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I submitted a paper for a conference. While the paper got submitted for publication in the proceedings, the feedback seemed quite negative. The main criticism was that the model I have designed uses too many simplifications.

I am giving a presentation at the conference in about a week and a half. Since I submitted the original paper I have achieved a significant amount, and have been able to improve my model and deal with a number of the simplifications.

My question is: for the presentation content, do I have to stick with the work that is going to be published, or can I also present some of the more interesting, newer work?

For reference, my field is engineering (renewable energy)

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do I have to stick with the work that is going to be published, or can I also present some of the more interesting, newer work?

Absolutely present the improved model.

Conference submissions photograph the state of the work at the time of the submission. But from the submission deadline to the conference, many months can pass and usually people continue to work on their projects. Frequently, by the time of the conference, new results have been obtained, and these surely deserve to be presented.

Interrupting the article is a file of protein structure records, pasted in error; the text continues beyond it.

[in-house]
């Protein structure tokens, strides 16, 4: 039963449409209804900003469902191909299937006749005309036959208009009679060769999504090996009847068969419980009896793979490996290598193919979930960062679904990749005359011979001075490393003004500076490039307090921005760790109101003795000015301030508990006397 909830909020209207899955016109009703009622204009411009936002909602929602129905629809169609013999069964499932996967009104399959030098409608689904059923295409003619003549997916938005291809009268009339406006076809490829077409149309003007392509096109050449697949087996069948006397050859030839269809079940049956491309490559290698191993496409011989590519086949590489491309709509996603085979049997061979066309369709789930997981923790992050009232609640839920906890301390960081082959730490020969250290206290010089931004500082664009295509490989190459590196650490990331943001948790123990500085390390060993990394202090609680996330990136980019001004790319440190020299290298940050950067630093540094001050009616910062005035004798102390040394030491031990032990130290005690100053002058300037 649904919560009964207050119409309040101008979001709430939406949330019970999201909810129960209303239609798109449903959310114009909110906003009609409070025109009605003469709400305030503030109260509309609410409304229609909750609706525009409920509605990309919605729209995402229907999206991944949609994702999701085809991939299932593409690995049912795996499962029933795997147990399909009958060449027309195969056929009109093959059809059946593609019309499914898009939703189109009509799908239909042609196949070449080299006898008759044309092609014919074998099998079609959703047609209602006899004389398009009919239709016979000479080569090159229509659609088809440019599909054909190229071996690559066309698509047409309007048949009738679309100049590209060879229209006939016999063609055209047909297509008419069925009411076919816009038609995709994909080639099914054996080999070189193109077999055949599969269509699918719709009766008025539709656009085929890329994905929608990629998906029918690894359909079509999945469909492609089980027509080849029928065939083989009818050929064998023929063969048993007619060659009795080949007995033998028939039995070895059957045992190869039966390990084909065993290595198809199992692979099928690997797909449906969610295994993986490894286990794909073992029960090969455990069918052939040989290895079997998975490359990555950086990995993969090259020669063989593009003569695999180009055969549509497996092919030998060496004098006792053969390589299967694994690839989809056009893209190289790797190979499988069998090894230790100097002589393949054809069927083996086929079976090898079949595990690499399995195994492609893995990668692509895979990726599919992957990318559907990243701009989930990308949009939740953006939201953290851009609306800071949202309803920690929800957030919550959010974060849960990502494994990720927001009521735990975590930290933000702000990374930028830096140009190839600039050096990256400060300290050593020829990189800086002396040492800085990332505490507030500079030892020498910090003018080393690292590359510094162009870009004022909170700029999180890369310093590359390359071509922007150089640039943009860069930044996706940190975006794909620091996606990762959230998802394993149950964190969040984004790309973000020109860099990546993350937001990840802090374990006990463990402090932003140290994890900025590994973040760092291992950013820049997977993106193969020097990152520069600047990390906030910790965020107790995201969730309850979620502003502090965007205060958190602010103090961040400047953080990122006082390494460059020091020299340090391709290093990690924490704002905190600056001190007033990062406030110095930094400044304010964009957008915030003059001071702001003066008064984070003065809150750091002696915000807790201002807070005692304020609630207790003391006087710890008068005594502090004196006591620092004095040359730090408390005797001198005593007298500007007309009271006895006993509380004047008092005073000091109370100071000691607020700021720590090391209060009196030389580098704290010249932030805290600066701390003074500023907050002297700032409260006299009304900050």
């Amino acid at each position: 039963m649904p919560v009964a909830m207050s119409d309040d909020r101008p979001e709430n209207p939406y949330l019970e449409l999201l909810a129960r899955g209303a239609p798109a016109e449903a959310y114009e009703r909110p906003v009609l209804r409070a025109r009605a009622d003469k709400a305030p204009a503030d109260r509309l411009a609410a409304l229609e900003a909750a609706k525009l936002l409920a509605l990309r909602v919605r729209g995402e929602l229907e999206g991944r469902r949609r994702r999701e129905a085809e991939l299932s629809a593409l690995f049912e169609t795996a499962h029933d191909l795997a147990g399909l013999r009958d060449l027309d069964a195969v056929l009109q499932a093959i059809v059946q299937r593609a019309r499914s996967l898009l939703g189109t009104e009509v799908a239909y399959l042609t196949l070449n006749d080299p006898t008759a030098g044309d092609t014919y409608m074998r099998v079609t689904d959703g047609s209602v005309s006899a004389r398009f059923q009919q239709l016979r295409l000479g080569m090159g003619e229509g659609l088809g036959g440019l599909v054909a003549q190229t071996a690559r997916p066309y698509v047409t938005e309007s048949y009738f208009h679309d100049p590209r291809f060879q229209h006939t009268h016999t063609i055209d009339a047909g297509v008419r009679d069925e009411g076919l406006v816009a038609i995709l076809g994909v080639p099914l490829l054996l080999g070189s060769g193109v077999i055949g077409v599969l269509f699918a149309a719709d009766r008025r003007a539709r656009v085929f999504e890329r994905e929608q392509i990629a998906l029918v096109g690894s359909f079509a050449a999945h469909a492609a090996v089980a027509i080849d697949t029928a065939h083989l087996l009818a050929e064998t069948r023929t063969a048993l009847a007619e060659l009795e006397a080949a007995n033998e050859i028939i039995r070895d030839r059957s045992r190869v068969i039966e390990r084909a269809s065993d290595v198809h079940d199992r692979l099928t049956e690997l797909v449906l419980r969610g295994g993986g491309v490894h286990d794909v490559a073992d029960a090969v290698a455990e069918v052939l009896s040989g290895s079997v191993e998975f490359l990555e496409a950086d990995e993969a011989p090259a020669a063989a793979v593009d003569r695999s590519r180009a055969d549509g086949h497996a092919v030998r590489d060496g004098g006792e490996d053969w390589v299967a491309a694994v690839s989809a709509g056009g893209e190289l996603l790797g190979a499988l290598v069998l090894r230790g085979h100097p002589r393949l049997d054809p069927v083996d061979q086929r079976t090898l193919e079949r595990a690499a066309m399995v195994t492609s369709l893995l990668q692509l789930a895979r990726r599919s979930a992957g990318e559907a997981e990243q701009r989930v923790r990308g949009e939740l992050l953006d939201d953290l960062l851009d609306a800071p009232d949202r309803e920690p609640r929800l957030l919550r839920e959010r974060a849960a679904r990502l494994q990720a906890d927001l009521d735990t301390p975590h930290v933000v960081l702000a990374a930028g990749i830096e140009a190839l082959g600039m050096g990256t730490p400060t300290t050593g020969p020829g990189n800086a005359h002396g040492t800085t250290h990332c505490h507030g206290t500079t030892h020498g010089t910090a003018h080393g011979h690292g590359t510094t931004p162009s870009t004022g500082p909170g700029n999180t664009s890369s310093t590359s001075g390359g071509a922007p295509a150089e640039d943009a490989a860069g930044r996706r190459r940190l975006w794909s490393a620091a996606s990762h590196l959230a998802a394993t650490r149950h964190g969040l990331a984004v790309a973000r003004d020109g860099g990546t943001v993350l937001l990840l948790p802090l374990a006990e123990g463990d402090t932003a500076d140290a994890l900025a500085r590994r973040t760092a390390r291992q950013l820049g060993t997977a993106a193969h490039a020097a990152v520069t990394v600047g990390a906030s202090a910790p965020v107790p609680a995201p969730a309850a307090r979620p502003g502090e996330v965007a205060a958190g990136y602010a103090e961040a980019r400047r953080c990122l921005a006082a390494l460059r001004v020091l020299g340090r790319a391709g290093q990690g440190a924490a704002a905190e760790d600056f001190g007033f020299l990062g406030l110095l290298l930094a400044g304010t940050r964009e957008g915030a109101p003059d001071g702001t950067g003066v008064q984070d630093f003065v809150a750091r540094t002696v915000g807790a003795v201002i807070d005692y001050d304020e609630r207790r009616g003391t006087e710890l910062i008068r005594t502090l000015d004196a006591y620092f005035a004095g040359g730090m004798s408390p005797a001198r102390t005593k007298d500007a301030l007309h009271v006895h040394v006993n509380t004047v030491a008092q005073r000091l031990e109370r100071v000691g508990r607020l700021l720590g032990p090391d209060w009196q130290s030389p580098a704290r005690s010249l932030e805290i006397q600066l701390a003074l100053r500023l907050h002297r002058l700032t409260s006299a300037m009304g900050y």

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    In fact, some conferences explicitly state that they encourage speakers to present new developments and results that were obtained after their abstract/paper was submitted.
    – Bitwise
    Oct 16, 2016 at 19:49
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    and if you didn't it's possible a lot of feedback would be about doing... what you've already done and thus would not be helpful or constructive. Comments on the improved model will be more valuable and might otherwise be missed if the focus is the (resolved) issues. Oct 17, 2016 at 19:25
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    Nonetheless, the OP should mention that what he is presenting is an improved version compared to the proceedings, otherwise people actually reading the proceedings version (the most interested people) might get lost.
    – tarulen
    Oct 18, 2016 at 9:37
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It depends on the conference and how strict the rules are. My approach would be to use a quarter of the poster space to describe how you have made progress on the model, and how you are planning to further improve it. The rest would describe the model you have submitted.

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    I find it very odd to assume that the OP is presenting a poster since no mention was made of this. Oct 16, 2016 at 18:08

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